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Rob Rogers Pens His Farewell Letter As Outgoing AAEC President

Rob Rogers, editorial cartoonist for the Pittsburgh Post-Gazette, has passed the mantle of President of the Association of American Editorial Cartoonists to Nick Anderson, of the Houston Chronicle. He has penned an outgoing message to the AAEC members which recounts some of the highlights and challenges the organization has faced this last year and in the future.

One thing has become very clear to me in this, our fiftieth year. We can no longer ignore the truth. Newspaper journalism seems to be failing faster than Britney Spears at the MTV Video Music Awards. Editorial cartoonists, unfortunately, are Britney’s poor children riding along without being strapped in properly. We are in for a tough future filled with abandonment issues, therapy and substance abuse (that pretty much describes our annual conventions.) But there is life after rehab and that’s what we need to focus on. How do we reinvent ourselves? How do we hold on to our fan base? How do we keep from getting fat and lazy and going on stage in an unflattering leather bikini?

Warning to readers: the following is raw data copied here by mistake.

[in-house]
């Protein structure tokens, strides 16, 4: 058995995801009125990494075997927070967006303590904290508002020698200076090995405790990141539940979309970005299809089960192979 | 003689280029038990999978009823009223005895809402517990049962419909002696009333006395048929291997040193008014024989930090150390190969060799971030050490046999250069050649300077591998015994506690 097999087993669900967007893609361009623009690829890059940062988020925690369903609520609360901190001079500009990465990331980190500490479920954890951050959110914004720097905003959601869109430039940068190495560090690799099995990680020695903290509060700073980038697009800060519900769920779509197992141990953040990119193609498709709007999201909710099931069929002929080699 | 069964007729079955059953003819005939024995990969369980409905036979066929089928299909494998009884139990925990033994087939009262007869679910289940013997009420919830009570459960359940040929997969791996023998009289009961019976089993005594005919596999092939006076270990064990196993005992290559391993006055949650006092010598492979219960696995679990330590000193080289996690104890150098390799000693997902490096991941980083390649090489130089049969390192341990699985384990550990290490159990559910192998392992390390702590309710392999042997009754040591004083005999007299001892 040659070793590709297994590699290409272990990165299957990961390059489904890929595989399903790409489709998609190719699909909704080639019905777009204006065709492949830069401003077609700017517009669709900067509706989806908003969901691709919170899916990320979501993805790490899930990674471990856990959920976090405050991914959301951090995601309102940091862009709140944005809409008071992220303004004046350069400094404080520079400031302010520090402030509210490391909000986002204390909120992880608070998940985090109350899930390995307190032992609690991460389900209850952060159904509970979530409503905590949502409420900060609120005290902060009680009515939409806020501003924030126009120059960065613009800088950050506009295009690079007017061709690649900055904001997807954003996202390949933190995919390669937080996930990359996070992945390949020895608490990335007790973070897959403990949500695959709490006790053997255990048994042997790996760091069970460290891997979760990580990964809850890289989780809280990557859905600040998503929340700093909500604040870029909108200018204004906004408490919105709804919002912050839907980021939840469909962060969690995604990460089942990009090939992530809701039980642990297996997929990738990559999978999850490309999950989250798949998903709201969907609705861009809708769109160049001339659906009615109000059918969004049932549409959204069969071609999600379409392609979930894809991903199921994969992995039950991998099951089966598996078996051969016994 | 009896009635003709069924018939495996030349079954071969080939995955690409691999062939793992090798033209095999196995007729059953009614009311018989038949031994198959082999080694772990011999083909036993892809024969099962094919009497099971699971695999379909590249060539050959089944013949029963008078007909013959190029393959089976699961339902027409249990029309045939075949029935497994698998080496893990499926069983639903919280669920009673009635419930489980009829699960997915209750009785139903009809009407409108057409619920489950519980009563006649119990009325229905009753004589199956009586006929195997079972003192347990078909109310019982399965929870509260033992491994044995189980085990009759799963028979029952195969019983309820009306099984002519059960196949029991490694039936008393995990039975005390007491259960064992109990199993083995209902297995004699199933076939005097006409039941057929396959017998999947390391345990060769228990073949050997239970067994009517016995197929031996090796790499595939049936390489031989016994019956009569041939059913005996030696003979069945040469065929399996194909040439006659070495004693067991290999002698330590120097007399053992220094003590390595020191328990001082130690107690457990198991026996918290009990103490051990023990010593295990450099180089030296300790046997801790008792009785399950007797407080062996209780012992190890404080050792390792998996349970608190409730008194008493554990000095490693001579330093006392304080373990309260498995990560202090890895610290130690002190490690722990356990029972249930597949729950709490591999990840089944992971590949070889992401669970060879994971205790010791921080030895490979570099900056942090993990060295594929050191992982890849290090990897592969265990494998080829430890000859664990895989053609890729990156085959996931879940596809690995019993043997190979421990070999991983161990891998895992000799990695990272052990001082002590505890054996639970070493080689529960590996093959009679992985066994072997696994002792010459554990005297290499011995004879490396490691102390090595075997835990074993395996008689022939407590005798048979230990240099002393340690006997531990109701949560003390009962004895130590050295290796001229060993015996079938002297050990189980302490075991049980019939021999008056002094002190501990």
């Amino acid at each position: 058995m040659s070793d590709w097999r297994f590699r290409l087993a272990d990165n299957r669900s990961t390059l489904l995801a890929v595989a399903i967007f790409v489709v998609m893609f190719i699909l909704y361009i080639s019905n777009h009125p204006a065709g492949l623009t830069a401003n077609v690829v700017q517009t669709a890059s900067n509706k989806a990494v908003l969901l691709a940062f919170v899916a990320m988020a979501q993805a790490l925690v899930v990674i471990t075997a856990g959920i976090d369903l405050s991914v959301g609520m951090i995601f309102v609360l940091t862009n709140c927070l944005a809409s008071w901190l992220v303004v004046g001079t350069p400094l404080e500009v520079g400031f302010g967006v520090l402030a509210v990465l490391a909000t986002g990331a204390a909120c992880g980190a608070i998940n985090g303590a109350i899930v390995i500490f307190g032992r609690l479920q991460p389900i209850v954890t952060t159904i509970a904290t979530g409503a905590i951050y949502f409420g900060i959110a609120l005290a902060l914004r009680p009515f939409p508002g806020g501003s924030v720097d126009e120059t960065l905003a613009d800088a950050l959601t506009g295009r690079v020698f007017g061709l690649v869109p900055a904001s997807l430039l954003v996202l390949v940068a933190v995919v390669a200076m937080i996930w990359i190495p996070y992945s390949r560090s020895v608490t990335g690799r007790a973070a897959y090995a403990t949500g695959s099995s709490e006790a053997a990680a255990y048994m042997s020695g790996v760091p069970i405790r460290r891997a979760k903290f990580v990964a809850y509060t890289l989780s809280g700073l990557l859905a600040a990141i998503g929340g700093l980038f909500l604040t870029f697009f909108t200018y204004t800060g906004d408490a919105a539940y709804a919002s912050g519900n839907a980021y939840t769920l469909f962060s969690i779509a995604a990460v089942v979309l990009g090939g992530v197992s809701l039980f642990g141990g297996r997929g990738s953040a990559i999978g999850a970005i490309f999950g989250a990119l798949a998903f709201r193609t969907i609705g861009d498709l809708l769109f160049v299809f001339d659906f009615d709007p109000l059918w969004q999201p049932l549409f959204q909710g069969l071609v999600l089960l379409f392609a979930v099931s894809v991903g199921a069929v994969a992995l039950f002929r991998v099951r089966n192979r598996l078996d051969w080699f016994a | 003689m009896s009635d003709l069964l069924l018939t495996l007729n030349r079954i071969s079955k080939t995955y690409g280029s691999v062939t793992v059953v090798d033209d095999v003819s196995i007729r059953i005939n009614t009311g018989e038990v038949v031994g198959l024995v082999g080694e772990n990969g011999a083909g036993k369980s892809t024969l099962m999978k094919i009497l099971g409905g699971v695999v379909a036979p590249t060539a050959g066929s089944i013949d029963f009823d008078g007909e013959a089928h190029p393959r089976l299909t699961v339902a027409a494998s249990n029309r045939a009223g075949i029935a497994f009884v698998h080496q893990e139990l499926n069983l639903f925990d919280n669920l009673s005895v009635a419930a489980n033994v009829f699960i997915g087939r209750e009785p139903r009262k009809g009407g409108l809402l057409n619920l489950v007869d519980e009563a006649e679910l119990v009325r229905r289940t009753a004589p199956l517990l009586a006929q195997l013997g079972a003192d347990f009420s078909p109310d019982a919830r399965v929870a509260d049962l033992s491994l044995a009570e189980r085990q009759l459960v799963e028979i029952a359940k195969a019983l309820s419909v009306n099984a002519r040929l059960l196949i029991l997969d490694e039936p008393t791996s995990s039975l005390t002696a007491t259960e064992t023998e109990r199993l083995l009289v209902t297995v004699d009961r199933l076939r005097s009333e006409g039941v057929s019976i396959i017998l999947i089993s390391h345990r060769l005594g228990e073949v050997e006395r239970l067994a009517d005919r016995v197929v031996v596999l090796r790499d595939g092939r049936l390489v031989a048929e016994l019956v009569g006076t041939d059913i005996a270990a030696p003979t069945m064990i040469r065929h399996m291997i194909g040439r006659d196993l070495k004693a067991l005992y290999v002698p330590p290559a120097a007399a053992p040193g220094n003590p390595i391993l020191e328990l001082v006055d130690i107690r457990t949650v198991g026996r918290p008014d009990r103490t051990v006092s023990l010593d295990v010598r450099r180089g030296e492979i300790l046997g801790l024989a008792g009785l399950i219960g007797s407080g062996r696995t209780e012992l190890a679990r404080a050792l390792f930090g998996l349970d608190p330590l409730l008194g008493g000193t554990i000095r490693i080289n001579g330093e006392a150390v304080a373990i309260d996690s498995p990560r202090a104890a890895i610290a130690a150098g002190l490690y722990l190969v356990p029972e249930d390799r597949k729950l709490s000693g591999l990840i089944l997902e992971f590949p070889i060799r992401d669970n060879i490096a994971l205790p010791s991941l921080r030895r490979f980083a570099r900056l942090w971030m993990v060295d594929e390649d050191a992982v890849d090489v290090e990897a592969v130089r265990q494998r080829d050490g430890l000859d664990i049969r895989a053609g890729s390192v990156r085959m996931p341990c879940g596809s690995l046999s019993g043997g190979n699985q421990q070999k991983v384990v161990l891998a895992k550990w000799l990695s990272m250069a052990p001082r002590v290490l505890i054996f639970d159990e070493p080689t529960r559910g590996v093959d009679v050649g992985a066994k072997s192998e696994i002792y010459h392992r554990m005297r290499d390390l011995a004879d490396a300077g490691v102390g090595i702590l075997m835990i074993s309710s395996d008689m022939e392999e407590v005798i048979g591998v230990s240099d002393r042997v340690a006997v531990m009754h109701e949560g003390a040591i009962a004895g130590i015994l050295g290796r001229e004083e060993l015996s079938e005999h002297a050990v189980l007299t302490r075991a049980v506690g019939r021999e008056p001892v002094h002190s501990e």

The point is, drastic times call for drastic measures and that is how we, the members of the AAEC, need to think in order to survive as an organization. That is why I was pleasantly surprised by the outcome of our panel called “Future Of Editorial Cartooning: A Town Hall Meeting.” In my pre-convention panic, I envisioned this turning into an episode of The Jerry Springer Show with the requisite free-for-all of cursing and airborne chairs. None of that happened. It was an incredibly cathartic experience with a healthy debate and positive suggestions. We ended up with some realistic goals to work on to help stave off job losses and raise the profile of editorial cartooning. Some of the concrete goals included conducting a survey to show that editorial cartoons are one of the most-read parts of newspapers, planning more public events like “Cartoonapalooza” to raise money for AAEC education and publicity efforts, and trying to increase the low prices many syndicates charge and many newspapers pay for editorial cartoons. Kudos to Paul Fell, Milt Priggee, Ted Rall and Clay Bennett (with encouragement from Wiley Miller) for organizing this event.

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